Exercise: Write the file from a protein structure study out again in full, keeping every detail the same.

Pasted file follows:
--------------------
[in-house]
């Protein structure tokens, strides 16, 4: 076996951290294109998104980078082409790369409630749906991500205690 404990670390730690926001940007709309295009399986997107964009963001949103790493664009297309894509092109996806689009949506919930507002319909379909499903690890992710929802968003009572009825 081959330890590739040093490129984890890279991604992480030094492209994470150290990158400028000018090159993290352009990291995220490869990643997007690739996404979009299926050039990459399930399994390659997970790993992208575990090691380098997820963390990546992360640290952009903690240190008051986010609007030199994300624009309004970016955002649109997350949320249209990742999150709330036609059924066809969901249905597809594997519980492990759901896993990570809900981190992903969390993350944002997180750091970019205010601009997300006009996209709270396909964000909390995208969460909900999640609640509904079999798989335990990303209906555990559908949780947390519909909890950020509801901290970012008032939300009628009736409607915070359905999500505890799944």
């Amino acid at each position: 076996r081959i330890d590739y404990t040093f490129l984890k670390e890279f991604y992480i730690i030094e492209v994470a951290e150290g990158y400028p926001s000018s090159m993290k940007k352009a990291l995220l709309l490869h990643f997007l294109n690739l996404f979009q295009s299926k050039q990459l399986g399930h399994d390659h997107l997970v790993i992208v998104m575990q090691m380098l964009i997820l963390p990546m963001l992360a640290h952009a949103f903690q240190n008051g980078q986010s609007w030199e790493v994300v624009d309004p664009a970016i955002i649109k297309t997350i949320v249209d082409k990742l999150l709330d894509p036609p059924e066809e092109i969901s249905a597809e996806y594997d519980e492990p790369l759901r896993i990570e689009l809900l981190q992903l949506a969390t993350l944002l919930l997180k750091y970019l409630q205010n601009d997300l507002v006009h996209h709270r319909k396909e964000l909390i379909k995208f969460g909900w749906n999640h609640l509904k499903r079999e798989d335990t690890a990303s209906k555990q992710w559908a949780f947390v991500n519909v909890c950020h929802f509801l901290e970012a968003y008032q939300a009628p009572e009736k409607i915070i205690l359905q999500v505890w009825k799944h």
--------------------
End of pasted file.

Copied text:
[in-house]
């Protein structure tokens, strides 16, 4: 076996951290294109998104980078082409790369409630749906991500205690 404990670390730690926001940007709309295009399986997107964009963001949103790493664009297309894509092109996806689009949506919930507002319909379909499903690890992710929802968003009572009825 081959330890590739040093490129984890890279991604992480030094492209994470150290990158400028000018090159993290352009990291995220490869990643997007690739996404979009299926050039990459399930399994390659997970790993992208575990090691380098997820963390990546992360640290952009903690240190008051986010609007030199994300624009309004970016955002649109997350949320249209990742999150709330036609059924066809969901249905597809594997519980492990759901896993990570809900981190992903969390993350944002997180750091970019205010601009997300006009996209709270396909964000909390995208969460909900999640609640509904079999798989335990990303209906555990559908949780947390519909909890950020509801901290970012008032939300009628009736409607915070359905999500505890799944």
């Amino acid at each position: 076996r081959i330890d590739y404990t040093f490129l984890k670390e890279f991604y992480i730690i030094e492209v994470a951290e150290g990158y400028p926001s000018s090159m993290k940007k352009a990291l995220l709309l490869h990643f997007l294109n690739l996404f979009q295009s299926k050039q990459l399986g399930h399994d390659h997107l997970v790993i992208v998104m575990q090691m380098l964009i997820l963390p990546m963001l992360a640290h952009a949103f903690q240190n008051g980078q986010s609007w030199e790493v994300v624009d309004p664009a970016i955002i649109k297309t997350i949320v249209d082409k990742l999150l709330d894509p036609p059924e066809e092109i969901s249905a597809e996806y594997d519980e492990p790369l759901r896993i990570e689009l809900l981190q992903l949506a969390t993350l944002l919930l997180k750091y970019l409630q205010n601009d997300l507002v006009h996209h709270r319909k396909e964000l909390i379909k995208f969460g909900w749906n999640h609640l509904k499903r079999e798989d335990t690890a990303s209906k555990q992710w559908a949780f947390v991500n519909v909890c950020h929802f509801l901290e970012a968003y008032q939300a009628p009572e009736k409607i915070i205690l359905q999500v505890w009825k799944h």